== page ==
“The need to send new passports or ID cards to the Home Office is a problem, especially for people who travel or live abroad,” she said. “Having ‘settled status’ allows to spend a period of time outside the country and people who have jobs elsewhere would not want to send their passports by post,” Ms Drozdowicz added.

New online function

Contacted by Europe Street in July 2019, the Home Office said that while new ID documents have to be sent in for verification, the online system would soon allow to make the changes through the “Update My Details” function.

“We are currently working on delivering a fast, secure and user friendly process for applicants to add new ID documents to their status profile through an entirely online process and expect this service to be available later this summer,” the Home Office said.

Contacted for an update in February 2020, following information from readers that the online update option was not available yet, the Home Office told Europe Street the new system was expected to become available “in the coming months, following extensive user testing.”

In July 2019, the Home Office also clarified that the settled status does not depend on the ID document it is associated to.

In February 2020 the Home Office added: “It is not necessary for EU citizens and their families to update new ID document until free movement ends on 31 December 2020.”

The digital update option became available in September 2020. It is now possible to update passport and ID details, as well as name, UK address, telephone number and email directly on the government website at the page “Update your EU Settlement Scheme details” or through the page “View and prove your settled or pre-settled status”.

We have gone through the process on September 4.

Users need to have access to a mobile phone or email address while going through the process, to get a security code to confirm the identity.

They have to answer some questions with relevant data. At the end of the process, the screen says: “We’ll check the information you have given. This usually takes around 7 days. We’ll then contact you by email to confirm your update, or to let you know if there’s a problem.”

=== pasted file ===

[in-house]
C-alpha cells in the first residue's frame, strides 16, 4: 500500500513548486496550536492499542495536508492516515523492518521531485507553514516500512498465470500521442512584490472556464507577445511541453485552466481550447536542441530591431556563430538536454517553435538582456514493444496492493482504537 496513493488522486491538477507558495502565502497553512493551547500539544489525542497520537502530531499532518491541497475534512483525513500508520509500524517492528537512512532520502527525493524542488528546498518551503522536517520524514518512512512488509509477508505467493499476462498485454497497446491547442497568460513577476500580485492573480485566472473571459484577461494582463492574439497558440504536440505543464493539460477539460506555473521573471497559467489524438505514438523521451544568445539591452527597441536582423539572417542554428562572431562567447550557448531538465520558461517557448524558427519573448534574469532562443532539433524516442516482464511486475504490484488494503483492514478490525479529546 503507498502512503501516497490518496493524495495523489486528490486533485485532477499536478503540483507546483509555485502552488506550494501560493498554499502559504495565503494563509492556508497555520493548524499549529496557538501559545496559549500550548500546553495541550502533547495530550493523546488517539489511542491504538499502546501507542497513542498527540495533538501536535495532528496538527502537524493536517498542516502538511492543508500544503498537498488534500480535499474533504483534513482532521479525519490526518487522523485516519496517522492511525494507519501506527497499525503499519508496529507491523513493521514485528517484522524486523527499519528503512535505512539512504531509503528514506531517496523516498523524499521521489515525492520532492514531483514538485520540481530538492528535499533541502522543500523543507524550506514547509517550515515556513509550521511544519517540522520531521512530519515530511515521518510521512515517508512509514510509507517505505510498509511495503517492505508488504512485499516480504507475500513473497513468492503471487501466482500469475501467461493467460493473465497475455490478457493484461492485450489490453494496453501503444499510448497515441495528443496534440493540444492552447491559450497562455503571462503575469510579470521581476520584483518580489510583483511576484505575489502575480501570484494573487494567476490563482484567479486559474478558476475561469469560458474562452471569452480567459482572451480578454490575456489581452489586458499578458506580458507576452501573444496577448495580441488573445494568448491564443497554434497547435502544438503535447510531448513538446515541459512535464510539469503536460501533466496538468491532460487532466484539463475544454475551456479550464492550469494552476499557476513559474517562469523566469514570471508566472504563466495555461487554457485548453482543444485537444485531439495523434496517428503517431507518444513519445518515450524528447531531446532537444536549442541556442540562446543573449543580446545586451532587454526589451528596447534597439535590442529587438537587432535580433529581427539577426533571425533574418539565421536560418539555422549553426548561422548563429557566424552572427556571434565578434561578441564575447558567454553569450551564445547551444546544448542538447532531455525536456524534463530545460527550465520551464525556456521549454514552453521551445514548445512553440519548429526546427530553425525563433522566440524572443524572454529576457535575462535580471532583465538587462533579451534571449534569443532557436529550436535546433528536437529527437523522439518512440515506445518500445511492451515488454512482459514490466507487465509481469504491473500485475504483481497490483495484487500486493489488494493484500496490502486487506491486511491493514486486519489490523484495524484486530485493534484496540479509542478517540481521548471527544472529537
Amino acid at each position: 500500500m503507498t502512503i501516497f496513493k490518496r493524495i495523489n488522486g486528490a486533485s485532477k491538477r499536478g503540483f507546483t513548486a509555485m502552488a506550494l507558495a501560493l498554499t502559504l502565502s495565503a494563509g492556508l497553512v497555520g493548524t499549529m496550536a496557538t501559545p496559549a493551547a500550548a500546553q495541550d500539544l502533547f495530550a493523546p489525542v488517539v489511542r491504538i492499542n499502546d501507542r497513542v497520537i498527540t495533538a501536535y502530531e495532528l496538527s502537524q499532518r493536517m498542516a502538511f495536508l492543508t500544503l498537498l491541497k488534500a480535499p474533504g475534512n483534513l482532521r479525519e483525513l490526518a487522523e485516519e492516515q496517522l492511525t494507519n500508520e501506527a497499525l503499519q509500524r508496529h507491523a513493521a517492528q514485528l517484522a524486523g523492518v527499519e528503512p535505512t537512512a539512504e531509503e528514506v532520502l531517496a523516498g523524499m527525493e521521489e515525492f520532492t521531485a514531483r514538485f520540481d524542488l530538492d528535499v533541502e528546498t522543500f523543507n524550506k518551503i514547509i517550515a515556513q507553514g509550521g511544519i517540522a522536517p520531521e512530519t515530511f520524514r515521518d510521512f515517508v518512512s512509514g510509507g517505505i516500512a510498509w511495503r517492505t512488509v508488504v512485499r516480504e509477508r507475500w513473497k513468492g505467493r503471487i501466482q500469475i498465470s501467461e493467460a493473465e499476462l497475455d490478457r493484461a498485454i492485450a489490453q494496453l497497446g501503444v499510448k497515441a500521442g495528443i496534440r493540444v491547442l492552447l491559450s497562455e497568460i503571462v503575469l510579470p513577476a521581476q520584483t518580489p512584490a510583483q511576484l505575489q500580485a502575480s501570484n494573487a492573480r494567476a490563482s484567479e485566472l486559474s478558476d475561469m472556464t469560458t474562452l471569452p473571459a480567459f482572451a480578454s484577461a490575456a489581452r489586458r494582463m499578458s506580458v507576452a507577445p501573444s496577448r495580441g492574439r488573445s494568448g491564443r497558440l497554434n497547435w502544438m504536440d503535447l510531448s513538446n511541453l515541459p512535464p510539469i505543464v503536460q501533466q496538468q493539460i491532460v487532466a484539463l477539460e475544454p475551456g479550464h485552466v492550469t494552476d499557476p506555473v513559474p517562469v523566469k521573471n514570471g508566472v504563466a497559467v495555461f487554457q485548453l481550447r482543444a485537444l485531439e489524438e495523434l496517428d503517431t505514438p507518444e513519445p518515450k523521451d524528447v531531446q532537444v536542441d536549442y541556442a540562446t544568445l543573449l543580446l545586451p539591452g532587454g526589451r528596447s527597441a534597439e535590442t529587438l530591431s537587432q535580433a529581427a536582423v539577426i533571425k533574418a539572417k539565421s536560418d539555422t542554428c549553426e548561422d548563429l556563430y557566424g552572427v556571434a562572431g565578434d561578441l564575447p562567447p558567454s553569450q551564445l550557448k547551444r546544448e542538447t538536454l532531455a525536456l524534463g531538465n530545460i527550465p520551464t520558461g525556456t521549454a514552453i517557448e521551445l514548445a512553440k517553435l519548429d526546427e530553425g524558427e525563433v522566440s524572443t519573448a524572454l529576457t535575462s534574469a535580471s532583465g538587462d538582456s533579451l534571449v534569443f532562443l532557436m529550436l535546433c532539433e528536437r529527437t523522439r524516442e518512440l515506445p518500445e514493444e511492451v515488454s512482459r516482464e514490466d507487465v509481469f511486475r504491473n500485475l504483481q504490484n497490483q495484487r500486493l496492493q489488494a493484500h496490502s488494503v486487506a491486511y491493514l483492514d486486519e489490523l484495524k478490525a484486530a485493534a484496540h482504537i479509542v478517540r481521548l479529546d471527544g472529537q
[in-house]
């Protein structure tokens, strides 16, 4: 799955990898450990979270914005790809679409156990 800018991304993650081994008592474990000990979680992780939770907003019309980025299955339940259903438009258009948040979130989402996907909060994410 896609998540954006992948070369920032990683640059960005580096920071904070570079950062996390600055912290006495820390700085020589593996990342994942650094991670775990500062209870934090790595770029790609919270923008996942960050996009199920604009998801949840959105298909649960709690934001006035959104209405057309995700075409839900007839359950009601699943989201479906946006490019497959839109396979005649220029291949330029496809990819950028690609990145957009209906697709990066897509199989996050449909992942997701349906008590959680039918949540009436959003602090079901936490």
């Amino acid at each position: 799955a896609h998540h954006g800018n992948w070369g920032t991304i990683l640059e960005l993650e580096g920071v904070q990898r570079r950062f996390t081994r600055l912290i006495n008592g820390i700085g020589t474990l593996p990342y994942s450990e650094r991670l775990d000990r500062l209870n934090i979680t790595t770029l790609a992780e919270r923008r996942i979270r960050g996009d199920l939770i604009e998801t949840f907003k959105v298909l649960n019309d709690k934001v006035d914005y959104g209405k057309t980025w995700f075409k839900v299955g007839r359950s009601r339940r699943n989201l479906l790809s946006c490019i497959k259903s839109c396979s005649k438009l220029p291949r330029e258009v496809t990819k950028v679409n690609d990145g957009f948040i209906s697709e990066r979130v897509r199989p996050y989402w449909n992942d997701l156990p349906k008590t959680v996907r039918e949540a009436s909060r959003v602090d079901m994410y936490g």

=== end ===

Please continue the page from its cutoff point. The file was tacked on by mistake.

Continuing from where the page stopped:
It took a bit longer than expected, but on September 28 the email confirming the changes has arrived.

The website says that until the update is confirmed, the old identity document details should be used to access the online status.

It is not possible to update the details if a users has not yet received confirmation of status.

Settled status system updates

In the summer of 2019, the Home Office planned other updates of the settled status system.

The ‘Update my Details’ service now allows users to change their photos.

It is possible to convert pre-settled status to settled status online. (Pre-settled status is acquired when a person has lived in the UK for less than five years and guarantees fewer rights than settled status.)

The app to self-verify the applicants’ identity, which used to work only on Android phones, is now available on Apple devices too.

Demands for a physical document

Despite the improvements to the online system, the EERC and EU citizens’ rights groups such as the3million insist that a physical document should be issued to EU and EEA nationals to prove their legal status in the UK.

At a meeting of the House of Lords EU Justice sub committee in July 2019, Baroness Sarah Ludford asked the Home Office to offer the option at least to people who request it.

Immigration Minister Caroline Nokes, however, rejected the idea. “EEA nationals already get a letter confirming their status but that’s not a secure document, and we believe that the digital route provides the most secure means for somebody to evidence their rights to access services in the UK,” she said.

Claudia Delpero © all rights reserved.

Photo: “Europe Direct” contact centre, an information service provided in all languages by the European Union. Photo by Lukasz Kobus © European Union, 2019, Source: EC – Audiovisual Service.

This article was first published on July 22, 2019. It was updated following readers’ messages on February 19, 2020, with the response from the Home Office on February 23, 2020, with the confirmation that the digital update is available on September 5, with delays on September 22, and with final confirmation on September 28, 2020.